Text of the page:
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This week’s headlines in pro cycling and what’s coming up…

Bradley Wiggins Record Run / Best British sports star ever? / How Will Vino Be Remembered? / Urán – A Colombian legend in the making / Evans… What’s next? / Nibali signs with Astana / RadioShack’s future in doubt / Voigt just keeps going… / Cavendish hits the Crits… / Scotland pushes for Tour 2016 / The wall of Sormano

A record run

Bradley Wiggins continued his record run yesterday with a win in the Olympic time trial. It was his fourth gold medal in his Olympic career and a record seventh medal for a British athlete.

No current Tour de France winner ever won gold at the Olympics before Wiggins. Spain’s Miguel Indurain won gold in the 1996 Atlanta Games, but that was one year after his fifth Tour win.

Wiggins established another first in cycling this spring, winning the Paris-Nice, Tour de Romandie and Critérium du Dauphiné stage races in one year. Add to that the Tour and Olympics, and it has been a golden run for Londoner from Kilburn.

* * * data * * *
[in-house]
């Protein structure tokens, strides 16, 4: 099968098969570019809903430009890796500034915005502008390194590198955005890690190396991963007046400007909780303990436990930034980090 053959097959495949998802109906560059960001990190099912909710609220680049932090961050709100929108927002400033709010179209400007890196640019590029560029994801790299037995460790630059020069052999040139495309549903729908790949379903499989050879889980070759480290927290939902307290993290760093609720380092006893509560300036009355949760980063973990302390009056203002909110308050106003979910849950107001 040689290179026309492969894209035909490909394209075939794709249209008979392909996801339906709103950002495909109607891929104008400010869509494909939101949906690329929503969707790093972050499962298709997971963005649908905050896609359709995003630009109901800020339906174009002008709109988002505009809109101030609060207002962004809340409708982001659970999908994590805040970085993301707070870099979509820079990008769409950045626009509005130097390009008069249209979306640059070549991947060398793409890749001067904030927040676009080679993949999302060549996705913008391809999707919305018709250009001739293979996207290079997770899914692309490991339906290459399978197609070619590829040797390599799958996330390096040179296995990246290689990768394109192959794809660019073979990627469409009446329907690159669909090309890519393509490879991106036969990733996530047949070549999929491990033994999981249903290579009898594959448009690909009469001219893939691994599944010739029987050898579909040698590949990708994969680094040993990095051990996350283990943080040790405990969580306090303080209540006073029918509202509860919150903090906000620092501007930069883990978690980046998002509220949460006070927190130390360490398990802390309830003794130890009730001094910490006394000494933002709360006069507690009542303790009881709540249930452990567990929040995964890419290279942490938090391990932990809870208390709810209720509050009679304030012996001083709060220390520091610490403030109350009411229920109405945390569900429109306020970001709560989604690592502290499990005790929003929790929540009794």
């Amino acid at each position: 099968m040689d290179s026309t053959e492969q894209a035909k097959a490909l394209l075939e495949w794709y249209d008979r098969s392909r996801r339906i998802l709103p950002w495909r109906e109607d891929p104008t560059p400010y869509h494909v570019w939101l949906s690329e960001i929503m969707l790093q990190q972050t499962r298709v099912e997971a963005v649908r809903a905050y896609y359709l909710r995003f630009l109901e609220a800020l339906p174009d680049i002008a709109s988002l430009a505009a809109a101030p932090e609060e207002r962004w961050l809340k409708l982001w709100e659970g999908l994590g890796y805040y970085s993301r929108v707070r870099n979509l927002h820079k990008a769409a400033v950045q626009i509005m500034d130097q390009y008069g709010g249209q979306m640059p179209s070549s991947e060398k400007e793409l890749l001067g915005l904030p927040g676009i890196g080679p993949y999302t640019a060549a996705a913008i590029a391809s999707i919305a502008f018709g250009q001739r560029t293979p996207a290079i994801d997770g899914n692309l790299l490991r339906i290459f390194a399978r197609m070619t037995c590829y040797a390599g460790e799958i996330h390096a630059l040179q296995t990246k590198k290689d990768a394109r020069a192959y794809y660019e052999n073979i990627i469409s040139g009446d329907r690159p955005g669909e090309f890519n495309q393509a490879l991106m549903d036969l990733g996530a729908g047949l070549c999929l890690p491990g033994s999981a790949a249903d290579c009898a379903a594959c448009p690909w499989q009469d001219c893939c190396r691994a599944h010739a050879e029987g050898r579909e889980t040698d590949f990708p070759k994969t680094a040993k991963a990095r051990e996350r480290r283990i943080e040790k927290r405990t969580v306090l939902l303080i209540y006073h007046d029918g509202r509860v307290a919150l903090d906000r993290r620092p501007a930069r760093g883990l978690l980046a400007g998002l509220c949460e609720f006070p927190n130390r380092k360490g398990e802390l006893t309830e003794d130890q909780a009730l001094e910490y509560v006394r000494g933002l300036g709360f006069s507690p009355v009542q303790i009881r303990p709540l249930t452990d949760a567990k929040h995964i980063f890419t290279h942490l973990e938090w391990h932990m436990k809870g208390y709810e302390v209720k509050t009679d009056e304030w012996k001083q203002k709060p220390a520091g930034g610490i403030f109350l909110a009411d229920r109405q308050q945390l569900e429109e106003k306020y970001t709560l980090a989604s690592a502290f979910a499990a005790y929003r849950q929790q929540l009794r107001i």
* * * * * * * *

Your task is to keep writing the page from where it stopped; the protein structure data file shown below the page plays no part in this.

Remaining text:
Wiggins gold medals:
2004 4km individual pursuit
2008 4km individual pursuit
2008 team pursuit
2012 time trial

He won a bronze medal in the 2000 team pursuit in Sydney, a silver medal in the same event four years later and a bronze medal in the Madison, also in 2004.

Wiggins best British sports star ever?

Wiggins left his mark in British cycling history by winning the Tour de France last month. He became the first Brit to do so and perhaps realised his country’s greatest sporting achievement.

“I think it’s the greatest achievement of any British sportsman ever,” Olympic track medallists, Chris Hoy told reporters when the Tour ended. “It’s phenomenal. When you break down the Tour and realise what you’ve got to do to win the Tour, It’s not just one day, it’s not just having a purple patch of form, it’s dealing with all these things to get yourself in a physical state to win it, and then deal with all the other things that are out of your control.

“I’m a bit biased because he’s an old team mate, but if he gets to that finish line it will be as good as anything any British sportsperson has ever done.”

Charles Holland and Bill Burl became the first Brits to race the Tour in 1937. Tom Simpson became the first to wear the yellow jersey in 1962. Sean Yates, Chris Boardman and David Millar joined the yellow club as well. Mark Cavendish won 23 stages. However, before Wiggins, no Brit had ever won the Tour.